In this paper, we investigated the plasma properties and spectro-polarimetric parameters of radiation during the evolution of a photospheric magnetic bright point using numerical simulations and detailed radiative diagnostics of the simulated photospheric magneto-convection models. We emphasise that the intergranular lanes are magnetic regions with the MBP being just a feature in a more continuous magnetic field appearing as a result of radiative transfer effects. Our approach in this paper has been to follow, in time, the area where we see the appearance and disappearance of a MBP and study the flows and magnetic fields in and around that area. We define the MBP feature as an enhancement of the intensity, and magnetic field strength and investigate that location. Certain aspects of the evolution of the MBP plasma parameters and Stokes profiles in simulation have been analysed such as the magnetic field, line-of-sight velocity, pressure, density and temperature along with the full Stokes vector. The evolution of these properties are shown to be consistent with observations of convective collapse (Nagata et al. 2008).

We observe a strong downflow evacuating the flux tube followed by an enhancement in G-band intensity as optical depth unity occurs lower in the atmosphere. The density was observed to decrease as a result of the evacuation, causing the flux tube walls to collapse inwards compressing the field lines and intensifying the magnetic field strength. Nagata et al. (2008), Fischer et al. (2009) and Shimizu et al. (2008) observed strong downflows associated with MBPs to precede the magnetic field intensification whereas, Narayan (2011) found the downflows to accompany the magnetic field increase. Our results agree with the former alongside the theory of convective collapse which expects the downflow to precede the magnetic field intensification. We surmise that the results from Narayan (2011) are probably due to lower temporal resolution. As the downflow tends towards zero, the evacuation stops thereby starting to increase the density in the tube and causing the magnetic field to begin to reduce as well. This decrease in downflow was noted to be at the MBP centre and caused by strong magnetic pressure that builds up in the flux tube restricting material flow.

The redshift of the Stokes profiles confirm the downflow that occurs during the photospheric MBP formation process, and the Zeeman splitting observed in the Stokes-I profiles indicates the strong magnetic field that builds up throughout its lifetime. However, these signatures of convective collapse are yet to be observed. The increasing amplitude of Stokes-V profiles throughout the process has been observed by Viticchié et al. (2009) and Shimizu et al. (2008) but the reduction of the amplitude after the process is, as yet, only recorded by Grossmann-Doerth et al. (1998) using 2D numerical simulations. The comparison between the Stokes profiles and the plasma properties in Fig. 1 allows us to comment on the continued increase in Stokes-V amplitude after the MBP has peaked.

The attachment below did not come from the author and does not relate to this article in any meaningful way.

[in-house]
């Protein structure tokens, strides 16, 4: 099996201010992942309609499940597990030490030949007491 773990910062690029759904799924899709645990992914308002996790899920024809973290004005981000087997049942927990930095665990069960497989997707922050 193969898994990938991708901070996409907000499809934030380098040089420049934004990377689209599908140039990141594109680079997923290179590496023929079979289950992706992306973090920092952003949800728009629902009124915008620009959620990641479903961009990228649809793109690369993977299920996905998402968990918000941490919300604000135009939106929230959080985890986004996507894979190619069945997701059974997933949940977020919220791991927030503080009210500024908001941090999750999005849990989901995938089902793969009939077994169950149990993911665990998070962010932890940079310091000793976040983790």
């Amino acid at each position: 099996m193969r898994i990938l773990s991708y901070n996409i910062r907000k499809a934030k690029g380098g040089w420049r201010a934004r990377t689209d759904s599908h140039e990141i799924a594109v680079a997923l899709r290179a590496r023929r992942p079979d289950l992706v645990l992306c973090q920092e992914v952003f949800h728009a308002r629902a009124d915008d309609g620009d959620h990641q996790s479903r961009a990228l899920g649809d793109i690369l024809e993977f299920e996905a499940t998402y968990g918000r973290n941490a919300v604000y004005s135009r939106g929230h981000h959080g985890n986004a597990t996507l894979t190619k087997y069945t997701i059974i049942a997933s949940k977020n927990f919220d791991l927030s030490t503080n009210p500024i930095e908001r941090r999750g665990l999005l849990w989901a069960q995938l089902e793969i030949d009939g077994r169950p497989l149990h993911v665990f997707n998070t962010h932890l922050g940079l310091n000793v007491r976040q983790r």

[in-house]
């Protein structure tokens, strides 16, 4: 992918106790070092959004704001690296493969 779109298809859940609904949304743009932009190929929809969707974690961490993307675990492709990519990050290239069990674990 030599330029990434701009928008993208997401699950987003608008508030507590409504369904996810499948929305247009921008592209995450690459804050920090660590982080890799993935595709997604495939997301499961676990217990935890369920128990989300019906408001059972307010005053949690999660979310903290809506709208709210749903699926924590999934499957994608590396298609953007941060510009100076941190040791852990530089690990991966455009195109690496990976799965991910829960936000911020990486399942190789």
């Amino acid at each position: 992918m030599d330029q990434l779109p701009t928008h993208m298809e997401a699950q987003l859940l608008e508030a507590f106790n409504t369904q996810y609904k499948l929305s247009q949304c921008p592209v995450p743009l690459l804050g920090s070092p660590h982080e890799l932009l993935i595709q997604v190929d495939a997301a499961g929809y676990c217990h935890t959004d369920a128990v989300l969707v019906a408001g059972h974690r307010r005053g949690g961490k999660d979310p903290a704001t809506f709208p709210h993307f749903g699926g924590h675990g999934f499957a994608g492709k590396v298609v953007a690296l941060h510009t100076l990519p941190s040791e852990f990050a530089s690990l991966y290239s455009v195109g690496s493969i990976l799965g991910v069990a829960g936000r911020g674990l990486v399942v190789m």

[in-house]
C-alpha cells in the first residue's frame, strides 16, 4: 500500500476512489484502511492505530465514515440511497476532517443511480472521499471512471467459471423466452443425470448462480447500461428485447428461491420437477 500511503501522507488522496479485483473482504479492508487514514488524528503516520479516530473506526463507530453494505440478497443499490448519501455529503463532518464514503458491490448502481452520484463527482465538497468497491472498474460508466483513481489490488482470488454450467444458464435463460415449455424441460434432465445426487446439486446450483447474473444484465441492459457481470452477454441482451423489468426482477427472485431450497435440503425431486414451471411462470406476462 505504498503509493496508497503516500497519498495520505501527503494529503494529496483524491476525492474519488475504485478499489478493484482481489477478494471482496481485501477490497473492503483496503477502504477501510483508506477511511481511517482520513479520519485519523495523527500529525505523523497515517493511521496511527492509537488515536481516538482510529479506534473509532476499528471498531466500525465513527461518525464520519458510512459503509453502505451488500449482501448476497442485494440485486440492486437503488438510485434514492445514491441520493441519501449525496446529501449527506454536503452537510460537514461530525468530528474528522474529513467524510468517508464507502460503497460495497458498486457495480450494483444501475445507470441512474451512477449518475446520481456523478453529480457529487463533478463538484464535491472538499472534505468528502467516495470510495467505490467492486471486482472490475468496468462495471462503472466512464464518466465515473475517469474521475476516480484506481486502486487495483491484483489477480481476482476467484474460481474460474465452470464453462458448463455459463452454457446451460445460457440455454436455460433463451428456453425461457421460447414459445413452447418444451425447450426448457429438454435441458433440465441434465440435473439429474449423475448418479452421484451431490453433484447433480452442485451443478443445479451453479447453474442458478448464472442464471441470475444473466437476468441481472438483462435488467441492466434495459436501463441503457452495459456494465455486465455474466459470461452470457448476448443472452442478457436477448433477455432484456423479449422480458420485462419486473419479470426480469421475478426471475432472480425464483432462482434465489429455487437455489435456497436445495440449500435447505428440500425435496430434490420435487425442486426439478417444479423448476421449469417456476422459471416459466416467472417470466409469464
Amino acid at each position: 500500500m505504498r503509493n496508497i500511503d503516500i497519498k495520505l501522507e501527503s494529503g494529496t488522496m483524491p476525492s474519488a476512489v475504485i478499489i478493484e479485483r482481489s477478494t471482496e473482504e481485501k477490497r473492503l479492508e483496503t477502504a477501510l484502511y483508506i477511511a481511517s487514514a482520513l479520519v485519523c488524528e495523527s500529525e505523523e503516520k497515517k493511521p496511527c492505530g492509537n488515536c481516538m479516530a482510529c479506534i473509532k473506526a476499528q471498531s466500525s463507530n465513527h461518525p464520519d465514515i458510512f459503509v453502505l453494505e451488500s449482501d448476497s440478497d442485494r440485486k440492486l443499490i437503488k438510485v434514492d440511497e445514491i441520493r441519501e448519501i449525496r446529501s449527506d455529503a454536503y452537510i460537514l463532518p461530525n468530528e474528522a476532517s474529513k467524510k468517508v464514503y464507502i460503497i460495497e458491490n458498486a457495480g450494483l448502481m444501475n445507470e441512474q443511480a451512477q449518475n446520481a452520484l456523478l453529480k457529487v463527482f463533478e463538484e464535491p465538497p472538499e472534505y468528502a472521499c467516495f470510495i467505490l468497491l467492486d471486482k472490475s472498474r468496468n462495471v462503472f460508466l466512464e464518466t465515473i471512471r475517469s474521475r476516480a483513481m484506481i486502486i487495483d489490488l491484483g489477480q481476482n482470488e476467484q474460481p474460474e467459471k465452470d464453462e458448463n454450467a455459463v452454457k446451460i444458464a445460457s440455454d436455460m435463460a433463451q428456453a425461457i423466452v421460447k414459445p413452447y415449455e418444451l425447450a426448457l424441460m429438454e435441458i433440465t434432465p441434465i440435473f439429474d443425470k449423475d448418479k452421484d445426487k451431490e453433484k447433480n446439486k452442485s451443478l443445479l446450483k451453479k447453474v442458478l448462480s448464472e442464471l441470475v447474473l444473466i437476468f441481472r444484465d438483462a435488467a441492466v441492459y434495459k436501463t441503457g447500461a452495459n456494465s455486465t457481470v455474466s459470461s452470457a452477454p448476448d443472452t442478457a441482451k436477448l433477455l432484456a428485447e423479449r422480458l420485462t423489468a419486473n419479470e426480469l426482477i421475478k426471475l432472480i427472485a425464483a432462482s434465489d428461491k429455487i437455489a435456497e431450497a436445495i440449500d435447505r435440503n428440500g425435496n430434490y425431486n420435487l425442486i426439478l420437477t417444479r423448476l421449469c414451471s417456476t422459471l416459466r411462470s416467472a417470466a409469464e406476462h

Our results confirm convective collapse as the process involved in the MBP formation. However, the high resolution provided by the simulations allow much more information and structure to be detected and analysed, such as the Zeeman splitting. The spatial resolution of current instrumentation also misses some asymmetry structure in the Stokes-V profiles which provides important information on the line-of-sight velocity and magnetic field gradients. The velocity maps show no downflow in the MBP centre as it peaks, which has not yet been observed. Therefore, high spatial and temporal resolution observations combined with vector magnetograms are essential for understanding the small-scale photospheric structures and dynamics. The Advanced Technology Solar Telescope (ATST; Rimmele & ATST Team 2008) will detect and track myriads of individual flux concentrations down to a size of 25 km and provide insights on the energy hidden in the dark internetwork field of the quiescent Sun.

Acknowledgments

This work is supported by the UK Science and Technology Facilities Council. R.L.H. would like to thank the Department of Education and Learning of Northern Ireland for the award of a Ph.D. studentship. This research was undertaken with the assistance of resources provided at the NCI National Facility systems at the Australian National University, supported by Astronomy Australia Limited, and at the Multi-modal Australian ScienceS Imaging and Visualisation Environment (MASSIVE; www.massive.org.au). The authors also thank the Centre for Astrophysics & Supercomputing of Swinburne University of Technology (Australia) for the computational resources provided. Dr Shelyag is the recipient of Australian Research Council’s Future Fellowship (project number FT120100057).

References

Online material

Appendix A: Results from MBP2 and MBP3

thumbnail Fig. A.1